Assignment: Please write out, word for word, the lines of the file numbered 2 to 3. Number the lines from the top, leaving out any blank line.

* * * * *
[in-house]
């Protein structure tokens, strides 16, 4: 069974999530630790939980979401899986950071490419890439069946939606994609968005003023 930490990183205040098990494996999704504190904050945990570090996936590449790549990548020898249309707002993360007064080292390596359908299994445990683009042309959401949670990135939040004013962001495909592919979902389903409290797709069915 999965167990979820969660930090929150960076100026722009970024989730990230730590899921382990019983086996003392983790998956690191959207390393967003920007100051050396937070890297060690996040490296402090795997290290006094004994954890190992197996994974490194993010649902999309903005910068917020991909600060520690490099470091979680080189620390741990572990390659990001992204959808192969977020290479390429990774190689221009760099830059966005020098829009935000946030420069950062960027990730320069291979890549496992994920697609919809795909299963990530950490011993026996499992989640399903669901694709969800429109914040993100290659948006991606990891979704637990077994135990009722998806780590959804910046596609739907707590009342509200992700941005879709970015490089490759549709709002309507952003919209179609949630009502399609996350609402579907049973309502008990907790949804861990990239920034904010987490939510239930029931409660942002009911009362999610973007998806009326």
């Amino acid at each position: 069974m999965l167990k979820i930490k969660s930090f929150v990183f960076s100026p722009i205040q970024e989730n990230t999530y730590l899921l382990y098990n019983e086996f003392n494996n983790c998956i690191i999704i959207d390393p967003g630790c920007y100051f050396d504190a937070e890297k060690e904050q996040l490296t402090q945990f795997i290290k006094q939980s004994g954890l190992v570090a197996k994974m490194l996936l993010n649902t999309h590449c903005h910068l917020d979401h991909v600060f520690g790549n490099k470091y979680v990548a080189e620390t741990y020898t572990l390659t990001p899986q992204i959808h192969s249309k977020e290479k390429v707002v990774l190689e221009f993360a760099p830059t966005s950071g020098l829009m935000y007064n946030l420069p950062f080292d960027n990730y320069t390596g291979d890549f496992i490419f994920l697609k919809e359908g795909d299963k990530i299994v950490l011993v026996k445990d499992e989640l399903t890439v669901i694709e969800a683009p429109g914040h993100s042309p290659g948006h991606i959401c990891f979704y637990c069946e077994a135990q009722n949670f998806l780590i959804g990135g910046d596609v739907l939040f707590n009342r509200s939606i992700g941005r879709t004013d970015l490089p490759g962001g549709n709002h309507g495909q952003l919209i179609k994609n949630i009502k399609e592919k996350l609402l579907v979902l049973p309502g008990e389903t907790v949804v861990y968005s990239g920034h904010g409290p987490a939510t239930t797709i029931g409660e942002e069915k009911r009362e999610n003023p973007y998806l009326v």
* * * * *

């Protein structure tokens, strides 16, 4: 069974999530630790939980979401899986950071490419890439069946939606994609968005003023 930490990183205040098990494996999704504190904050945990570090996936590449790549990548020898249309707002993360007064080292390596359908299994445990683009042309959401949670990135939040004013962001495909592919979902389903409290797709069915 999965167990979820969660930090929150960076100026722009970024989730990230730590899921382990019983086996003392983790998956690191959207390393967003920007100051050396937070890297060690996040490296402090795997290290006094004994954890190992197996994974490194993010649902999309903005910068917020991909600060520690490099470091979680080189620390741990572990390659990001992204959808192969977020290479390429990774190689221009760099830059966005020098829009935000946030420069950062960027990730320069291979890549496992994920697609919809795909299963990530950490011993026996499992989640399903669901694709969800429109914040993100290659948006991606990891979704637990077994135990009722998806780590959804910046596609739907707590009342509200992700941005879709970015490089490759549709709002309507952003919209179609949630009502399609996350609402579907049973309502008990907790949804861990990239920034904010987490939510239930029931409660942002009911009362999610973007998806009326």
């Amino acid at each position: 069974m999965l167990k979820i930490k969660s930090f929150v990183f960076s100026p722009i205040q970024e989730n990230t999530y730590l899921l382990y098990n019983e086996f003392n494996n983790c998956i690191i999704i959207d390393p967003g630790c920007y100051f050396d504190a937070e890297k060690e904050q996040l490296t402090q945990f795997i290290k006094q939980s004994g954890l190992v570090a197996k994974m490194l996936l993010n649902t999309h590449c903005h910068l917020d979401h991909v600060f520690g790549n490099k470091y979680v990548a080189e620390t741990y020898t572990l390659t990001p899986q992204i959808h192969s249309k977020e290479k390429v707002v990774l190689e221009f993360a760099p830059t966005s950071g020098l829009m935000y007064n946030l420069p950062f080292d960027n990730y320069t390596g291979d890549f496992i490419f994920l697609k919809e359908g795909d299963k990530i299994v950490l011993v026996k445990d499992e989640l399903t890439v669901i694709e969800a683009p429109g914040h993100s042309p290659g948006h991606i959401c990891f979704y637990c069946e077994a135990q009722n949670f998806l780590i959804g990135g910046d596609v739907l939040f707590n009342r509200s939606i992700g941005r879709t004013d970015l490089p490759g962001g549709n709002h309507g495909q952003l919209i179609k994609n949630i009502k399609e592919k996350l609402l579907v979902l049973p309502g008990e389903t907790v949804v861990y968005s990239g920034h904010g409290p987490a939510t239930t797709i029931g409660e942002e069915k009911r009362e999610n003023p973007y998806l009326v």